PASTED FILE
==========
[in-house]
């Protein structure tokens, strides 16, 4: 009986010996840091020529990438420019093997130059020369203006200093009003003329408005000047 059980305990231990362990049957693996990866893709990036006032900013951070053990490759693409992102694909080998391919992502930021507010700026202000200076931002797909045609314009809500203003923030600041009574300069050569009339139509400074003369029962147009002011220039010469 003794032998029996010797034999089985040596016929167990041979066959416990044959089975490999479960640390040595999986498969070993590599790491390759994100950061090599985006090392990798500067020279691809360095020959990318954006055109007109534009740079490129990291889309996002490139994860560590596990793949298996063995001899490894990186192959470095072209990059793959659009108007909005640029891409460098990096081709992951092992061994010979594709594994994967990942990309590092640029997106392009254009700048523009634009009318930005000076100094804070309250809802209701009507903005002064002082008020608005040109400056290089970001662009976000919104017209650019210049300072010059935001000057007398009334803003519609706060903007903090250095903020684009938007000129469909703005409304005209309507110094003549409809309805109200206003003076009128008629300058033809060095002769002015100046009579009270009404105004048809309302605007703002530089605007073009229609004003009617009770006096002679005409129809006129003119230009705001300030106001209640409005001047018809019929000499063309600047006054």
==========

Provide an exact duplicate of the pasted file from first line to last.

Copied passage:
[in-house]
């Protein structure tokens, strides 16, 4: 009986010996840091020529990438420019093997130059020369203006200093009003003329408005000047 059980305990231990362990049957693996990866893709990036006032900013951070053990490759693409992102694909080998391919992502930021507010700026202000200076931002797909045609314009809500203003923030600041009574300069050569009339139509400074003369029962147009002011220039010469 003794032998029996010797034999089985040596016929167990041979066959416990044959089975490999479960640390040595999986498969070993590599790491390759994100950061090599985006090392990798500067020279691809360095020959990318954006055109007109534009740079490129990291889309996002490139994860560590596990793949298996063995001899490894990186192959470095072209990059793959659009108007909005640029891409460098990096081709992951092992061994010979594709594994994967990942990309590092640029997106392009254009700048523009634009009318930005000076100094804070309250809802209701009507903005002064002082008020608005040109400056290089970001662009976000919104017209650019210049300072010059935001000057007398009334803003519609706060903007903090250095903020684009938007000129469909703005409304005209309507110094003549409809309805109200206003003076009128008629300058033809060095002769002015100046009579009270009404105004048809309302605007703002530089605007073009229609004003009617009770006096002679005409129809006129003119230009705001300030106001209640409005001047018809019929000499063309600047006054």